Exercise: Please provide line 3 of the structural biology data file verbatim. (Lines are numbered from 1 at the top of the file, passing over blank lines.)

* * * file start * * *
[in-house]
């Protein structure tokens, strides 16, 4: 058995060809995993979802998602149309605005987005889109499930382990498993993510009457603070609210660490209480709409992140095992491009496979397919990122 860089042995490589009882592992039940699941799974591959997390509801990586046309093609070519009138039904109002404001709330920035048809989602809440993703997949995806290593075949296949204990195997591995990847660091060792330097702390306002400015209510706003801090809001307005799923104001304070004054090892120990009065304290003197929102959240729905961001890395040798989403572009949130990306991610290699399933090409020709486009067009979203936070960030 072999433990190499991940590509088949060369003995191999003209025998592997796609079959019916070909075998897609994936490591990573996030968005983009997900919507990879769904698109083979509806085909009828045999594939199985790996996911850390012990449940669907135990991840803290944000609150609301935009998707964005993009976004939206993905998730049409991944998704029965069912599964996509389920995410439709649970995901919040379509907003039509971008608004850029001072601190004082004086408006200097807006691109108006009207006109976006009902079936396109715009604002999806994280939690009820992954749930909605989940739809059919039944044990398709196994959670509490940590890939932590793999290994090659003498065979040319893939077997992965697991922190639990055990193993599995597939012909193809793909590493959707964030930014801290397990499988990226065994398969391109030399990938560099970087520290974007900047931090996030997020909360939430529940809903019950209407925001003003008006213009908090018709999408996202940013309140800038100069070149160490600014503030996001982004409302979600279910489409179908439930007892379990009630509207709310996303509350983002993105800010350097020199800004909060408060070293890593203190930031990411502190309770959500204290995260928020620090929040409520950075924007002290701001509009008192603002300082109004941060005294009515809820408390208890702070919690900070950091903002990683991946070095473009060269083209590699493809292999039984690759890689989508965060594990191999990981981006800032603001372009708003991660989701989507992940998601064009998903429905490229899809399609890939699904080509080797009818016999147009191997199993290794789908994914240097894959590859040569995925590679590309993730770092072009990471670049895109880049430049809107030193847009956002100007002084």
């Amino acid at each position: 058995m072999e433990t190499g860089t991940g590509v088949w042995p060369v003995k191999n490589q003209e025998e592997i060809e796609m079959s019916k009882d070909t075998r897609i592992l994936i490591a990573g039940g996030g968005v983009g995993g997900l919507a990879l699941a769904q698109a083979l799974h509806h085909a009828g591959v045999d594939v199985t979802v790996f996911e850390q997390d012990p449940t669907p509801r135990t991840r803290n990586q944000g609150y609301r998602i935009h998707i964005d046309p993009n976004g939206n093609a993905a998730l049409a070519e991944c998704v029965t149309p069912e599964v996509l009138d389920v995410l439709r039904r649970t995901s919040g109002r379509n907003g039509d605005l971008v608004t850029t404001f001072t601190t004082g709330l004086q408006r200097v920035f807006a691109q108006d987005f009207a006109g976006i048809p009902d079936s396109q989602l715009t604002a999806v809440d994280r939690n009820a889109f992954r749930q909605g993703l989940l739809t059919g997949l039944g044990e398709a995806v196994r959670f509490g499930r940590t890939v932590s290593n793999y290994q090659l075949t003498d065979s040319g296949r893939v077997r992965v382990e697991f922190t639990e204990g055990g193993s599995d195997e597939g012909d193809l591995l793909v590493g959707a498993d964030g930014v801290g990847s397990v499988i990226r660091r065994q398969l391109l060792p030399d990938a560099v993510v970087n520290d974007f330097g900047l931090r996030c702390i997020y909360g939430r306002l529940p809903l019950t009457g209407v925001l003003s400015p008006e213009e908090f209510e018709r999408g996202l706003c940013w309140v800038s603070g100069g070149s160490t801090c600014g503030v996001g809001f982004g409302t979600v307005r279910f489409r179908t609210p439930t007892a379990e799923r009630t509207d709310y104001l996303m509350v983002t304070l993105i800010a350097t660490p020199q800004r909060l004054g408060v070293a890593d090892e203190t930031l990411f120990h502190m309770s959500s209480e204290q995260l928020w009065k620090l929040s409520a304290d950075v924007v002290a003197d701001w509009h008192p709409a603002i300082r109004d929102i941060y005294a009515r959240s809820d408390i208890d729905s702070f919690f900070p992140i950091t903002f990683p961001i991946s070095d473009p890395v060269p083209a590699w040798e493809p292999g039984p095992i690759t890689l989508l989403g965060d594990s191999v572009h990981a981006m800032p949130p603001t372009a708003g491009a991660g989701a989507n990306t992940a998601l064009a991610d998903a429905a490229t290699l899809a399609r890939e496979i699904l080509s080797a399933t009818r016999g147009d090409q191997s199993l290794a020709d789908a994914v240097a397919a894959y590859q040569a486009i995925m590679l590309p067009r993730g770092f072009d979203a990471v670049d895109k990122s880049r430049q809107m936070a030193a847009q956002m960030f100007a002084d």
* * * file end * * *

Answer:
């Amino acid at each position: 058995m072999e433990t190499g860089t991940g590509v088949w042995p060369v003995k191999n490589q003209e025998e592997i060809e796609m079959s019916k009882d070909t075998r897609i592992l994936i490591a990573g039940g996030g968005v983009g995993g997900l919507a990879l699941a769904q698109a083979l799974h509806h085909a009828g591959v045999d594939v199985t979802v790996f996911e850390q997390d012990p449940t669907p509801r135990t991840r803290n990586q944000g609150y609301r998602i935009h998707i964005d046309p993009n976004g939206n093609a993905a998730l049409a070519e991944c998704v029965t149309p069912e599964v996509l009138d389920v995410l439709r039904r649970t995901s919040g109002r379509n907003g039509d605005l971008v608004t850029t404001f001072t601190t004082g709330l004086q408006r200097v920035f807006a691109q108006d987005f009207a006109g976006i048809p009902d079936s396109q989602l715009t604002a999806v809440d994280r939690n009820a889109f992954r749930q909605g993703l989940l739809t059919g997949l039944g044990e398709a995806v196994r959670f509490g499930r940590t890939v932590s290593n793999y290994q090659l075949t003498d065979s040319g296949r893939v077997r992965v382990e697991f922190t639990e204990g055990g193993s599995d195997e597939g012909d193809l591995l793909v590493g959707a498993d964030g930014v801290g990847s397990v499988i990226r660091r065994q398969l391109l060792p030399d990938a560099v993510v970087n520290d974007f330097g900047l931090r996030c702390i997020y909360g939430r306002l529940p809903l019950t009457g209407v925001l003003s400015p008006e213009e908090f209510e018709r999408g996202l706003c940013w309140v800038s603070g100069g070149s160490t801090c600014g503030v996001g809001f982004g409302t979600v307005r279910f489409r179908t609210p439930t007892a379990e799923r009630t509207d709310y104001l996303m509350v983002t304070l993105i800010a350097t660490p020199q800004r909060l004054g408060v070293a890593d090892e203190t930031l990411f120990h502190m309770s959500s209480e204290q995260l928020w009065k620090l929040s409520a304290d950075v924007v002290a003197d701001w509009h008192p709409a603002i300082r109004d929102i941060y005294a009515r959240s809820d408390i208890d729905s702070f919690f900070p992140i950091t903002f990683p961001i991946s070095d473009p890395v060269p083209a590699w040798e493809p292999g039984p095992i690759t890689l989508l989403g965060d594990s191999v572009h990981a981006m800032p949130p603001t372009a708003g491009a991660g989701a989507n990306t992940a998601l064009a991610d998903a429905a490229t290699l899809a399609r890939e496979i699904l080509s080797a399933t009818r016999g147009d090409q191997s199993l290794a020709d789908a994914v240097a397919a894959y590859q040569a486009i995925m590679l590309p067009r993730g770092f072009d979203a990471v670049d895109k990122s880049r430049q809107m936070a030193a847009q956002m960030f100007a002084d």